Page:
The rest of the band agrees with Harrison. The album came together around a stronger sound, a deeper band connection and a more powerful energy. The majority of the eponymous release was recorded live at Studio D in Sausalito, CA. “We wanted to capture the raw, unfiltered energy of the music. The drama of the last few years really aided in their ability to capture an internal energy. It doesn’t hurt that they’ve toured the world for most of their adult lives. Karl Derfler, our engineer had his hands full as the band cut loose on many of the tracks,” adds Harrison. “Jerry had been trying to get us to record in Sausalito for years. We lived on the houseboats where Otis Redding wrote “(Sittin’ on) The Dock Of The Bay.” I regret that it took us so long to do this, it was a wonderful environment to be creative in.”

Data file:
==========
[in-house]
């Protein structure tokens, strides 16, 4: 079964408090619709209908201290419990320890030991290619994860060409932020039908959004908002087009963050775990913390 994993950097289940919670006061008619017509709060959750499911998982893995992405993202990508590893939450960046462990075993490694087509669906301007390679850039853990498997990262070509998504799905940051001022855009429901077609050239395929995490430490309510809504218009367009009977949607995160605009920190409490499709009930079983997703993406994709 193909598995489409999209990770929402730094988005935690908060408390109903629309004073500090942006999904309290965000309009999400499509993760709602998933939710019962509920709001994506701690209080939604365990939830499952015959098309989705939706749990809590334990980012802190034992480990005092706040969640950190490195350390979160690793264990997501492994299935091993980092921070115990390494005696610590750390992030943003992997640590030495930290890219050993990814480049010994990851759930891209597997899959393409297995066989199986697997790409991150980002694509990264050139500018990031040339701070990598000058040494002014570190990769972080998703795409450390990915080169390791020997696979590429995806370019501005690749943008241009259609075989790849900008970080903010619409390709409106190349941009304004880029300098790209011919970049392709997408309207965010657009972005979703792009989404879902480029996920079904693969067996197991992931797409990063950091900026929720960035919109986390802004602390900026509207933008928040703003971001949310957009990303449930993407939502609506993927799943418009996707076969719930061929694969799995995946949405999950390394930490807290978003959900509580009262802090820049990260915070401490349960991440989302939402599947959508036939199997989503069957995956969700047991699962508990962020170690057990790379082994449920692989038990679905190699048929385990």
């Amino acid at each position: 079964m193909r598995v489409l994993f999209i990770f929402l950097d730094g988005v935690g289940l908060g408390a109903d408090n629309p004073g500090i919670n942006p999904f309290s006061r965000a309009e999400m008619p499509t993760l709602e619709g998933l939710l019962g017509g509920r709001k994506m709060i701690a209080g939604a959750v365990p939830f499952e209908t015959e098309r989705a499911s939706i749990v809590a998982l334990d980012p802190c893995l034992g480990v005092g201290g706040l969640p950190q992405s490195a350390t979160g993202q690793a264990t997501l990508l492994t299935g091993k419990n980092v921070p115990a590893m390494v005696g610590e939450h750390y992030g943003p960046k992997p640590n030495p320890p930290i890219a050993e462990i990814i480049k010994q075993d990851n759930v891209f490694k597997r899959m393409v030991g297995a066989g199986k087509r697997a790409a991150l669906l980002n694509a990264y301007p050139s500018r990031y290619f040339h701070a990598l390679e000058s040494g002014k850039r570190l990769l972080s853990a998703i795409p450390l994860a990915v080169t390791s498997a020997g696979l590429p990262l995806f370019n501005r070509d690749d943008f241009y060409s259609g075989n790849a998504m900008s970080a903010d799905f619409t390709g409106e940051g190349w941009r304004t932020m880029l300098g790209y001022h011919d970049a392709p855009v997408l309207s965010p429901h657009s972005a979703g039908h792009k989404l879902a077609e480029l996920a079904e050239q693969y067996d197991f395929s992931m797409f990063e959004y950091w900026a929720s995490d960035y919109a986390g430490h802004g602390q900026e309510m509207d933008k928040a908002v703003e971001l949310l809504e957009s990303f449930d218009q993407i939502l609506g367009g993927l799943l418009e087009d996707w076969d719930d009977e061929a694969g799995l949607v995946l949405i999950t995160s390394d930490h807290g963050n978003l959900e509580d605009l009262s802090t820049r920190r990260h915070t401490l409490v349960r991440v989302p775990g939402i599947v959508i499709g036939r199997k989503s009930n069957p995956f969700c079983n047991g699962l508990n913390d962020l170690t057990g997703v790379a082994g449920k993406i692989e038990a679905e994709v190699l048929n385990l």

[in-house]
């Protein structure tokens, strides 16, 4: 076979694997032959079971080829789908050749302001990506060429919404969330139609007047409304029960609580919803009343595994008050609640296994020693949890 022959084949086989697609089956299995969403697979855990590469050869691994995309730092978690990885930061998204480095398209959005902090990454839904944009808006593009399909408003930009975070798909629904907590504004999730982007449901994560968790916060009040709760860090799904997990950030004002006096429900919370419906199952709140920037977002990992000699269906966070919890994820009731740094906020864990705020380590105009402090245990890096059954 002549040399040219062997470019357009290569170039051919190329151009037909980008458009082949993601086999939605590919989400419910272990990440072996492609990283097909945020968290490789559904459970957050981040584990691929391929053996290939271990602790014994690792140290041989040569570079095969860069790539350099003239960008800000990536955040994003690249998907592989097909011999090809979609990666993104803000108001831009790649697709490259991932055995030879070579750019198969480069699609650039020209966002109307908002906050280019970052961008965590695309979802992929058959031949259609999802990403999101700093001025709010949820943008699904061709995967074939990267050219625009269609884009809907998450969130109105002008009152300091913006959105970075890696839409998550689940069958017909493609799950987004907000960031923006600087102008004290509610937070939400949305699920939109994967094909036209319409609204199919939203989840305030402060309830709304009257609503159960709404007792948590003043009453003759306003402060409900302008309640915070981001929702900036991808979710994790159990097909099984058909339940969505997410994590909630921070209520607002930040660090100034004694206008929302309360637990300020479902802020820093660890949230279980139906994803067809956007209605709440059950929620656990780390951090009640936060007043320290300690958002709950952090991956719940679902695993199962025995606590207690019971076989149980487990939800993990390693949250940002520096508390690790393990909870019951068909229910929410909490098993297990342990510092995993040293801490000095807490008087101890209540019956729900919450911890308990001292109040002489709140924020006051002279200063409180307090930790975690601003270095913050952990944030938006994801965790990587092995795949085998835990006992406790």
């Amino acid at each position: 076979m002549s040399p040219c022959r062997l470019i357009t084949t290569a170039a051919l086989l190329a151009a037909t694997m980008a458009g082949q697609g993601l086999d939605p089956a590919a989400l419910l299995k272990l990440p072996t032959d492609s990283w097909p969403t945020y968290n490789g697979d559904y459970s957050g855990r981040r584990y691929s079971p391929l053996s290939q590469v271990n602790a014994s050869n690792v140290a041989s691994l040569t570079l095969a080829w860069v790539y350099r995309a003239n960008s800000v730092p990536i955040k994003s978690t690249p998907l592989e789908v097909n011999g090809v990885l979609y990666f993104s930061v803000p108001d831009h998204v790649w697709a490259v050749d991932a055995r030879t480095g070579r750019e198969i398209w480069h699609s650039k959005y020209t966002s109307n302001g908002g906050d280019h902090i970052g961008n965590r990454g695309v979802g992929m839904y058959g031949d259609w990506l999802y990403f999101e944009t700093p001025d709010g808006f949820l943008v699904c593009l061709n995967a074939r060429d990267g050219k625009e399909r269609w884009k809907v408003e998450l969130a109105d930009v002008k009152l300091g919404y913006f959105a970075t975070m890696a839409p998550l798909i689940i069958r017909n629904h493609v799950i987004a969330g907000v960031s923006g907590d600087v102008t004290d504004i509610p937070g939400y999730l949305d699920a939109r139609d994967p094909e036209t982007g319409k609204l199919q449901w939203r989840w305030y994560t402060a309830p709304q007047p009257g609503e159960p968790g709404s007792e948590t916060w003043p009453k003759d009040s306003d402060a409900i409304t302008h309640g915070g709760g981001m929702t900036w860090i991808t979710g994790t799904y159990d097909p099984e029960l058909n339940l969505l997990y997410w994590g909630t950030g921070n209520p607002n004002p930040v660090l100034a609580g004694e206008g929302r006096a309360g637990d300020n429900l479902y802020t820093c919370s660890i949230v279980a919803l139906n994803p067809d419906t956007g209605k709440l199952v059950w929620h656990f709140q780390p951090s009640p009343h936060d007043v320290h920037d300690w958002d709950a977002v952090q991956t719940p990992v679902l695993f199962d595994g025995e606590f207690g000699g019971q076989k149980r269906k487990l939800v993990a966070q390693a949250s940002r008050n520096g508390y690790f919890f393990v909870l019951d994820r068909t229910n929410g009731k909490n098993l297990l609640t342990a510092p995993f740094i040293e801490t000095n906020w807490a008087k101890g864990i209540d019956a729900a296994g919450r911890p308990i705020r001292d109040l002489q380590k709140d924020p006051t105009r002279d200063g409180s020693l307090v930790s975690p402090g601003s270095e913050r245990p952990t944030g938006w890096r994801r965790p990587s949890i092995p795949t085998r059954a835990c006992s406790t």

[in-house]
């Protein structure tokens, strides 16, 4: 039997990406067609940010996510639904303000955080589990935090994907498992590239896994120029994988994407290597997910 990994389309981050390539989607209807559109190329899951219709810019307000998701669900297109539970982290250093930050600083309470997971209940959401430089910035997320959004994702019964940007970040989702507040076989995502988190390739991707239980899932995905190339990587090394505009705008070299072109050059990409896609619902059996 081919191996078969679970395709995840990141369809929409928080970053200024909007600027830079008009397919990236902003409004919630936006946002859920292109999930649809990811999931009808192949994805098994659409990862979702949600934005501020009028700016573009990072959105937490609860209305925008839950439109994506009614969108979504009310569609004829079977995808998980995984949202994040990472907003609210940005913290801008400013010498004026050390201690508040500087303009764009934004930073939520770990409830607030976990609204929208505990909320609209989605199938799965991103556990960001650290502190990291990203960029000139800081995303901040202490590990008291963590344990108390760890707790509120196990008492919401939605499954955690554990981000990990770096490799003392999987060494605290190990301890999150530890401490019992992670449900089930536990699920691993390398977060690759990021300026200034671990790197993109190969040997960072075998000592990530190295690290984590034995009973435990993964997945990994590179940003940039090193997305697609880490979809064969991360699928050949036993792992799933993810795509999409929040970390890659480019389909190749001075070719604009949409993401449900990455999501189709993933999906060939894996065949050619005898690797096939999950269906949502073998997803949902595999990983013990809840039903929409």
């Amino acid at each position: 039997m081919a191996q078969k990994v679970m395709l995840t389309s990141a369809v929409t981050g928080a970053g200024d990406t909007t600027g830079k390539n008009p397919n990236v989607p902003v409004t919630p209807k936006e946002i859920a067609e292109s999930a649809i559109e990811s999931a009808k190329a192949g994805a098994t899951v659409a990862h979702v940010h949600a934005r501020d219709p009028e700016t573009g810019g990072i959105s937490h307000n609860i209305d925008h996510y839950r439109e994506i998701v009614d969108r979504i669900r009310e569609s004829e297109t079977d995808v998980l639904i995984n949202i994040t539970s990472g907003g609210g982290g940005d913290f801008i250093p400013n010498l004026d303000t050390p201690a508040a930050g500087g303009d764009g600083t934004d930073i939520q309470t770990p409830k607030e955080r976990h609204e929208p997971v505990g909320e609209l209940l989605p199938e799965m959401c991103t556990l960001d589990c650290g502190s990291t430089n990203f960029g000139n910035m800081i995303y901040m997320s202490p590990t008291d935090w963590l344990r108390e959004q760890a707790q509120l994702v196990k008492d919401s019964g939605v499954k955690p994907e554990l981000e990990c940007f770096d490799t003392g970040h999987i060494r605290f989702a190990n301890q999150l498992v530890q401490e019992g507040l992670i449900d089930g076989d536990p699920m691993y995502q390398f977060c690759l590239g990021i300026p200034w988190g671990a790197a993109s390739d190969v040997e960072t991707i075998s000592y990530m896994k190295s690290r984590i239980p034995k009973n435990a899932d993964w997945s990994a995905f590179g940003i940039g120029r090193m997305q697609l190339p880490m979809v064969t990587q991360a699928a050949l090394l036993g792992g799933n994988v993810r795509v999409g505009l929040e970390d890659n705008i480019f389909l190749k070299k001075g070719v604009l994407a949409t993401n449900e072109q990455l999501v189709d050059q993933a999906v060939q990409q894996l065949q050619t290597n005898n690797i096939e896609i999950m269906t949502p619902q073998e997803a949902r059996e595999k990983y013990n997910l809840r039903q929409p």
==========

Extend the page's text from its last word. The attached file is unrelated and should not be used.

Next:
The album opens with the hard driving “Appetite,” a song Gracey is quick to name his favorite. “I can’t get enough, the mix of bass, guitars and drums with Kevin’s vocal just kills. This is a song that will crush at our live shows.”
“Honest Man” takes a lyrical stab at today’s headlines. “It reminds me of my father. He was a World War II veteran. He believed in the American dream with all his heart, he was the honest man of his generation. Now I turn on the television and see Americans without jobs, without food and without a chance to help themselves. This song is a wake up call to the forces of the world who would dare to stand in the way of our ability to provide for ourselves,” states Martin.